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Question

As a general practice, is it a good idea to use multiple TLDs for the name servers?

How should I choose between which TLD would be a good candidate for being the root server for my NS name?

More Info

I am switching over 800 DNS zones to an outsourced DNS provider. I originally planned on setting the zone names to nsX.company.com, but think it would be best to have multiple TLDs such as .net , .org and .info

Since I plan on supporting DNSSec at company.com I think all the 1st tier Name servers must support it as well.

Part of the inspiration for this question came from our provider UltraDNS. In their configuration screen for our domains, they actively verify and alert us if our name servers aren't exactly:

  • pdns1.ultradns.net
  • pdns2.ultradns.net
  • pdns3.ultradns.org
  • pdns4.ultradns.org
  • pdns5.ultradna.info
  • pdns6.ultradns.co.uk
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1 Answer 1

If you are worried about an outage caused by an entire gTLD disappearing, I wouldn't worry about it. The risk is very low and doesn't justify your extra effort.

If you are worried about the a performance different between resolvers having to follow referrals for multiple second-level domains (finding the IP addresses of ns1.example.net and ns2.example.org and ns3.example.info requires first finding the nameservers for example.net. example.org, and example.info which means 3 queries instead of 1), don't. I think that you will measure exactly zero difference here, and besides, most resolvers will cache this information pretty quickly AND it glue records will almost always be given out by gTLD servers as additional records anyway, so resolvers don't even usually have to do these queries.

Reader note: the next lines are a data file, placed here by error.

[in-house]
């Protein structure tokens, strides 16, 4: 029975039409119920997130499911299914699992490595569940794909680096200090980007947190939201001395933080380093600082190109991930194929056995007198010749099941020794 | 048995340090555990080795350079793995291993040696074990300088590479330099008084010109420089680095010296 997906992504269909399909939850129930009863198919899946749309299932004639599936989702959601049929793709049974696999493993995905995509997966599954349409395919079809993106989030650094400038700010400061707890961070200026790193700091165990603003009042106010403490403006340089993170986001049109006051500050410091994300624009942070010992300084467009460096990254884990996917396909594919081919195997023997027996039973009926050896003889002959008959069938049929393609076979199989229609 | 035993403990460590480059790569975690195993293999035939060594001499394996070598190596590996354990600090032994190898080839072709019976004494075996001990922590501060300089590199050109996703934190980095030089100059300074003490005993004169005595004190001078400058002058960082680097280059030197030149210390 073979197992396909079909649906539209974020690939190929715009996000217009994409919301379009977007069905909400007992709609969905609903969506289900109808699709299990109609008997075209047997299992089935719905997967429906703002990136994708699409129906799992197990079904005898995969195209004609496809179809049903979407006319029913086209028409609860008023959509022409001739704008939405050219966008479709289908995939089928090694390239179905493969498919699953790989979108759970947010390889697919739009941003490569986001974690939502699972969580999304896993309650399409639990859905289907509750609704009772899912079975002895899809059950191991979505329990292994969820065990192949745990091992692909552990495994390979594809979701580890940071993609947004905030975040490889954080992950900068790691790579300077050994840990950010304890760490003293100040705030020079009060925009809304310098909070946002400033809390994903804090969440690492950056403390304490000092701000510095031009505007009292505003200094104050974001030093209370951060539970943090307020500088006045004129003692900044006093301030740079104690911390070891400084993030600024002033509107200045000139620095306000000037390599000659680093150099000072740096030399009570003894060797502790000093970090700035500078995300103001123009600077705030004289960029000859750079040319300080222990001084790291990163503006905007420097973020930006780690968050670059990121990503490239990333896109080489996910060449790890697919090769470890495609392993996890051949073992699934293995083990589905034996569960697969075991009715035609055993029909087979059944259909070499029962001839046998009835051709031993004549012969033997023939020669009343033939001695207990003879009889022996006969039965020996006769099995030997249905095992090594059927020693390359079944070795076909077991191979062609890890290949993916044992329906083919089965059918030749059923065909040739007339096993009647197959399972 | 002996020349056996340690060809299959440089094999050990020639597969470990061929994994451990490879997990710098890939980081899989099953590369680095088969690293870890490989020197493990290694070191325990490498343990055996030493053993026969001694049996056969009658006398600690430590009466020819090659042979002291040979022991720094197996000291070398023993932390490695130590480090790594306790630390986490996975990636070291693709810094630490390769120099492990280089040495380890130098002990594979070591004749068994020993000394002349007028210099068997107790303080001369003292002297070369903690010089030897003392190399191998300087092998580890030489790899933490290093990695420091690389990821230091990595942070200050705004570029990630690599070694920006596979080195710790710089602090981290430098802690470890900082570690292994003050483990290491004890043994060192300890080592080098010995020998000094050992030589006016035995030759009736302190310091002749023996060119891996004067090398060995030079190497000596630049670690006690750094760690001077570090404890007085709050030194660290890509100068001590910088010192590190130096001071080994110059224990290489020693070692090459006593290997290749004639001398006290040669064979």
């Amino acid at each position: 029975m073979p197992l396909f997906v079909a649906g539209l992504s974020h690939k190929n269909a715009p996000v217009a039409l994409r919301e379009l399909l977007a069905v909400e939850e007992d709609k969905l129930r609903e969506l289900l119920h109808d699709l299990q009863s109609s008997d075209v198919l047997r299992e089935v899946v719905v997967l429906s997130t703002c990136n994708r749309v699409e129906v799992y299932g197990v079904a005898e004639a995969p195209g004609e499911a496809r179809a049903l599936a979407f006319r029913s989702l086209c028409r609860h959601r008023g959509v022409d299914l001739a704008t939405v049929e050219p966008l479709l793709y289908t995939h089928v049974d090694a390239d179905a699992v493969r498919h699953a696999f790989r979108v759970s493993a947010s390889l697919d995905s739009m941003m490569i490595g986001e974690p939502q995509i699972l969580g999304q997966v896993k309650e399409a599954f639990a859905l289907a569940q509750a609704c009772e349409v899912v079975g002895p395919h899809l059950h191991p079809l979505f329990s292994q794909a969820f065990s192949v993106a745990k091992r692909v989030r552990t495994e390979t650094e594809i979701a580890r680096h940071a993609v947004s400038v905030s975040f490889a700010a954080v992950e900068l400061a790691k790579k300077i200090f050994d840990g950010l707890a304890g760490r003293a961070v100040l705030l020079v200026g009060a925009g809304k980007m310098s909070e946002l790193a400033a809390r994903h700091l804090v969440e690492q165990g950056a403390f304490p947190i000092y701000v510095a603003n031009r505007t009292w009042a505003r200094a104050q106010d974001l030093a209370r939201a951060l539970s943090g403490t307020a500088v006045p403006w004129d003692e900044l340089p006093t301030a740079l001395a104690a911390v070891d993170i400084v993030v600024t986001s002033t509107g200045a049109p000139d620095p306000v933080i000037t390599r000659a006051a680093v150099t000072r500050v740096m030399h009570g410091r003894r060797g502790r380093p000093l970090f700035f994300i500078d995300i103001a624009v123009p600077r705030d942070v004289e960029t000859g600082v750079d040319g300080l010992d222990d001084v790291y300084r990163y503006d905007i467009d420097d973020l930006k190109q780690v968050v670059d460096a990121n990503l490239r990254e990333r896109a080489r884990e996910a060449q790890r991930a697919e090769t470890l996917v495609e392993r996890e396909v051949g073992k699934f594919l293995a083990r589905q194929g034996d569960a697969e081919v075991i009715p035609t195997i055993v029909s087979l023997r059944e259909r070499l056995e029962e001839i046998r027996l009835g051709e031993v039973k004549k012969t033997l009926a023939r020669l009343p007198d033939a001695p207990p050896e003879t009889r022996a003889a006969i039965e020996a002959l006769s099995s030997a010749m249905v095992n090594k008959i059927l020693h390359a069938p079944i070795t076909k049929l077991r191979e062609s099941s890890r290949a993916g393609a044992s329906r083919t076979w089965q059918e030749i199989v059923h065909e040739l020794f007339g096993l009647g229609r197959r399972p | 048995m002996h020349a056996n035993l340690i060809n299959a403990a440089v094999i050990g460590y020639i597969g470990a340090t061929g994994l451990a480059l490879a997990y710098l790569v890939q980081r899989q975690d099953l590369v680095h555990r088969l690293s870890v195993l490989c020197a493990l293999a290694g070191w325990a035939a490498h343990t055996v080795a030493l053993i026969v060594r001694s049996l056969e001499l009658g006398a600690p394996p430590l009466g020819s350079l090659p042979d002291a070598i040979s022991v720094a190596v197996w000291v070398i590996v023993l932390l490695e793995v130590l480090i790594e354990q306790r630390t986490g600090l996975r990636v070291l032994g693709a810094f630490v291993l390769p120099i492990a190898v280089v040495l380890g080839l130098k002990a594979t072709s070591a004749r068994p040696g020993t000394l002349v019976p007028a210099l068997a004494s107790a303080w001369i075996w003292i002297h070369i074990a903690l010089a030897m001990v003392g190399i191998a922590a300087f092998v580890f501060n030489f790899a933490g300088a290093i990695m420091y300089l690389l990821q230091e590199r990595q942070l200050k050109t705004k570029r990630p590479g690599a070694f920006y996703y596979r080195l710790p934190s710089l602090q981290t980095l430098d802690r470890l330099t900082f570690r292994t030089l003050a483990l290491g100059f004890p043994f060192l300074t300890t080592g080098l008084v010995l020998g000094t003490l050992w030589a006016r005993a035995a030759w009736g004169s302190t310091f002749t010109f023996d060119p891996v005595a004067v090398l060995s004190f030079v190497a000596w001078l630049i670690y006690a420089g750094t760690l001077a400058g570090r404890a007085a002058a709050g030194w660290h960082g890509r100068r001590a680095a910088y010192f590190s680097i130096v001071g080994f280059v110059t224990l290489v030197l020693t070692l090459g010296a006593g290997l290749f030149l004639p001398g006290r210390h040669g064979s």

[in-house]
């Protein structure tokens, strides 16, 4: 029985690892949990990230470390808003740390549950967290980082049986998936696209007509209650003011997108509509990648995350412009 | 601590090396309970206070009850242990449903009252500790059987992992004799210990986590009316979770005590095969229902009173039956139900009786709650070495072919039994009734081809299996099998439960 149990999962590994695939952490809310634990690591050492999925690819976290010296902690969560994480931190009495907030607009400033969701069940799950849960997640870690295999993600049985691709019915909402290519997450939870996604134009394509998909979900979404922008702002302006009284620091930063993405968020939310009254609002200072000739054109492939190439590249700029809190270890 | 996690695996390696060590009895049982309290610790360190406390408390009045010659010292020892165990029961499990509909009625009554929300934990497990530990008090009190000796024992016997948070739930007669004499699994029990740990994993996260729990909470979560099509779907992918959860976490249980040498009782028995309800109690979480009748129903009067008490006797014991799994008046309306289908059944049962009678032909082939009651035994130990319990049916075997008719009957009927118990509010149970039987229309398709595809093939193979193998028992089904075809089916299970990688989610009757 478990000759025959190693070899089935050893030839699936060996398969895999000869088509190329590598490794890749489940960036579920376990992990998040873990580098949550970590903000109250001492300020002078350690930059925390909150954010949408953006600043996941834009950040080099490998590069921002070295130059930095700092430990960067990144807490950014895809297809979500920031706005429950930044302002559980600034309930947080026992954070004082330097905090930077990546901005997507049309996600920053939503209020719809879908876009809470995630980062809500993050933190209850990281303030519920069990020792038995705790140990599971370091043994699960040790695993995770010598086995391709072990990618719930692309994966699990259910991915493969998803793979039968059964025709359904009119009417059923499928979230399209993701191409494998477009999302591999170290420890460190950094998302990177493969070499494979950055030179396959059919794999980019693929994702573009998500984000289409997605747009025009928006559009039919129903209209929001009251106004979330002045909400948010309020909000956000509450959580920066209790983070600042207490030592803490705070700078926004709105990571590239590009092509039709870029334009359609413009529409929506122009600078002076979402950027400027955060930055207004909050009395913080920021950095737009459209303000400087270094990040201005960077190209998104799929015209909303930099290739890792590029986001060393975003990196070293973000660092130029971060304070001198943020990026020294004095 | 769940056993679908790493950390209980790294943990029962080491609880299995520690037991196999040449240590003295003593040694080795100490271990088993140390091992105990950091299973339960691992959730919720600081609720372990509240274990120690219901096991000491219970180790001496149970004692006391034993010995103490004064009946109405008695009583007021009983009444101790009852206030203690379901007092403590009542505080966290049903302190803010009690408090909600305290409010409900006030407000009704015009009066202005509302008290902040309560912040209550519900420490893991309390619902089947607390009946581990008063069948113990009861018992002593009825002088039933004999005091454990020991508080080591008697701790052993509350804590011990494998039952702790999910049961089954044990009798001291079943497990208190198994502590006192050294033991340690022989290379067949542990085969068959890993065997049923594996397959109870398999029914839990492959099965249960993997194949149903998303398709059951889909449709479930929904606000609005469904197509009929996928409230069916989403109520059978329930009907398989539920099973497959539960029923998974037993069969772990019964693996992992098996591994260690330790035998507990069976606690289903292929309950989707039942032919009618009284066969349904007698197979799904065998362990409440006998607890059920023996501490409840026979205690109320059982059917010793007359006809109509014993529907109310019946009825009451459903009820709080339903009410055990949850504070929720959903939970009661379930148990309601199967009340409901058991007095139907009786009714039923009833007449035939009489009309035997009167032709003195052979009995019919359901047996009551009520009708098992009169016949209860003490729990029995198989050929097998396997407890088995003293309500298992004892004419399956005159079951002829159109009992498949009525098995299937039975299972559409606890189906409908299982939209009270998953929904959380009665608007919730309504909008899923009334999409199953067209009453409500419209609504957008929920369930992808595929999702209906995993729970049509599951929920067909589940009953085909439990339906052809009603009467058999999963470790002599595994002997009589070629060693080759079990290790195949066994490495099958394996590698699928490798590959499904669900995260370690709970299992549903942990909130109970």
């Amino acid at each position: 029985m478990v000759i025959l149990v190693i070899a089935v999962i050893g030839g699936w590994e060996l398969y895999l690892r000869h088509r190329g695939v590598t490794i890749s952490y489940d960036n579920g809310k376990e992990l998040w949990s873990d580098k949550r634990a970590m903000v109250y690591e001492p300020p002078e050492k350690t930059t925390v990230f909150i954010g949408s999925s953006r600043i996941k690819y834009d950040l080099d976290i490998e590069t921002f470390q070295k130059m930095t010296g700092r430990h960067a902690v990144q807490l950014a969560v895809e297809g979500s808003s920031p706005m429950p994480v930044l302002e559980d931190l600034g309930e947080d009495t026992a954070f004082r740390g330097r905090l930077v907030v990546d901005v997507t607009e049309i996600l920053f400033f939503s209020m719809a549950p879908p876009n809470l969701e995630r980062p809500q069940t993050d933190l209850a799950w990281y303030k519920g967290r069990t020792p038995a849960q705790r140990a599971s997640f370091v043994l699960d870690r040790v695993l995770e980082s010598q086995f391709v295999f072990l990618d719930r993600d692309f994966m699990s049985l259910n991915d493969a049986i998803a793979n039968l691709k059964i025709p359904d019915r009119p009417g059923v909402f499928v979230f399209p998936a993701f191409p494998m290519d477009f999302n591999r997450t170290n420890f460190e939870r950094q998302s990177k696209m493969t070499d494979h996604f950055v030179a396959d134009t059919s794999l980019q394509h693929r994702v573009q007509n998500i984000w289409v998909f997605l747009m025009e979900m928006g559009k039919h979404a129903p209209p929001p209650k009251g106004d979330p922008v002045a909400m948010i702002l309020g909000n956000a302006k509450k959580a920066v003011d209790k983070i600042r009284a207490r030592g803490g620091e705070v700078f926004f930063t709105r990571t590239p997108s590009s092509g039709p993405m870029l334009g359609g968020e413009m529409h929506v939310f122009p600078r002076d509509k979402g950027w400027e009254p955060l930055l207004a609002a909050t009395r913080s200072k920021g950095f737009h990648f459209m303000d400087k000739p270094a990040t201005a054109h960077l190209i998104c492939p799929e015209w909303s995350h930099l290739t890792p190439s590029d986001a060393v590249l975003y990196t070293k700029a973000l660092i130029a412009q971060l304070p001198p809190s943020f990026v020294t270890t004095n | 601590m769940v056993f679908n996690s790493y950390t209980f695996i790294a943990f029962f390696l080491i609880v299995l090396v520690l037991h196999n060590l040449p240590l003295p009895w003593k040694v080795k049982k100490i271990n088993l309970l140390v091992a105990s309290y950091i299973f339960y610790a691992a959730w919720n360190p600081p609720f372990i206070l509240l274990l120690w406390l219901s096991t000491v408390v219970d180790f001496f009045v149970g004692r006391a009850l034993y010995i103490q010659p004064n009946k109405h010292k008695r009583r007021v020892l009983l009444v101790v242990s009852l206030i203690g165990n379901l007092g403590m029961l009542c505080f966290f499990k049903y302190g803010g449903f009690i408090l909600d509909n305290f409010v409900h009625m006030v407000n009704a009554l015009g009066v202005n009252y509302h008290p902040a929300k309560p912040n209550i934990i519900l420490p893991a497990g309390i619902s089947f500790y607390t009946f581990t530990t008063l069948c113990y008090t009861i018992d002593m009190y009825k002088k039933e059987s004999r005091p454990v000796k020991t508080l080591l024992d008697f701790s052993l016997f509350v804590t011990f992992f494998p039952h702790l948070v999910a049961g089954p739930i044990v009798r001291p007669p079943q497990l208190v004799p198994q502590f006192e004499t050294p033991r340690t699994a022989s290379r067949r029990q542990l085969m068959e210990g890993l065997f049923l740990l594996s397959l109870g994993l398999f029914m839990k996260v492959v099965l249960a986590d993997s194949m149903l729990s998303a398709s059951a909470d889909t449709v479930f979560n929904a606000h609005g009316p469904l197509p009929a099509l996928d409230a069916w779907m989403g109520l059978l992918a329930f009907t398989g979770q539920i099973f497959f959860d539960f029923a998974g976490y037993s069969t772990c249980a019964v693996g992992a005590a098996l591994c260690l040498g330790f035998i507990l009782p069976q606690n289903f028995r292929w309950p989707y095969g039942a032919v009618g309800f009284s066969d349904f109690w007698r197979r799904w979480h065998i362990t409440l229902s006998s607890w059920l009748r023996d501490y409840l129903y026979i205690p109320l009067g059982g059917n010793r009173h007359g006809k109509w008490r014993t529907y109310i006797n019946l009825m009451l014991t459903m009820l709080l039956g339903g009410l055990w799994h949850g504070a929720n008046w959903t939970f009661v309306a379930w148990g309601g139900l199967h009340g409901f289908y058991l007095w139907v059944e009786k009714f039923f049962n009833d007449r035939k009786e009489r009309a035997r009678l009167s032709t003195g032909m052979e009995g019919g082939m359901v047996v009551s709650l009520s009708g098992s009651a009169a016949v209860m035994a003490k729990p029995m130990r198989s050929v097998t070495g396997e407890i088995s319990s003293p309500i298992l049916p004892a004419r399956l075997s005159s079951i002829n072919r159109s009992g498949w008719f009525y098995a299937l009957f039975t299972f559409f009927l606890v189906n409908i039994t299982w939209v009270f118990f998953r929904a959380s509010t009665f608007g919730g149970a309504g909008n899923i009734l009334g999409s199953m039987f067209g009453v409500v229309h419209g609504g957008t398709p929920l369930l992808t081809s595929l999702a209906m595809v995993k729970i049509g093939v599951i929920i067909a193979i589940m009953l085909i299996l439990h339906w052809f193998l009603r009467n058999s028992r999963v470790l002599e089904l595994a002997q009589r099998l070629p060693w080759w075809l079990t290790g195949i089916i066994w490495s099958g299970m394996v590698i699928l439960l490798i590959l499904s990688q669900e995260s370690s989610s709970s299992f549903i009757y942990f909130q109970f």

The only thing you could potentially reasonably worry about is protecting yourself against a mistake that causes your domain example.com to disappear. It could be anything from forgetting to pay to renew that domain to a syntax error in the zone file for that domain that goes unnoticed. Even then things will probably "mostly" still work due to glue records. But to protect against this it's not unreasonable to use nameservers in multiple different domains. But they need not be under different TLDs, really. My advice is: find a good registrar that supports DNSSEC in some chosen gTLD, test it very well, and stick with it!

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Perhaps one reason to use multiple TLDs is a DNSSec failure with that TLD? (e.g. one day .COM fails, at least .ORG can resolve the site securely) –  makerofthings7 Oct 19 '12 at 21:36
    
If an entire TLD such as .com fails, then I think you'd have bigger things to worry about. –  David W Oct 19 '12 at 21:44
    
Depends on the kind of failure: if the TLD becomes suddenly unsigned then a DNSSEC failure of a TLD would probably have few consequences for nameservers in that TLD because (1) resolvers will get glue records and never even query the TLD anyway, and (2) the address of your nameserver doesn't have to be certified by DNSSEC just because it certifies answers for the zones it serves itself. If, rather than the TLD becoming unsigned the TLD starts issuing bad/missing/wrong signatures, that might be a more significant issue, but it's the type of thing that happens rarely and get fixed real fast. –  Celada Oct 19 '12 at 21:45

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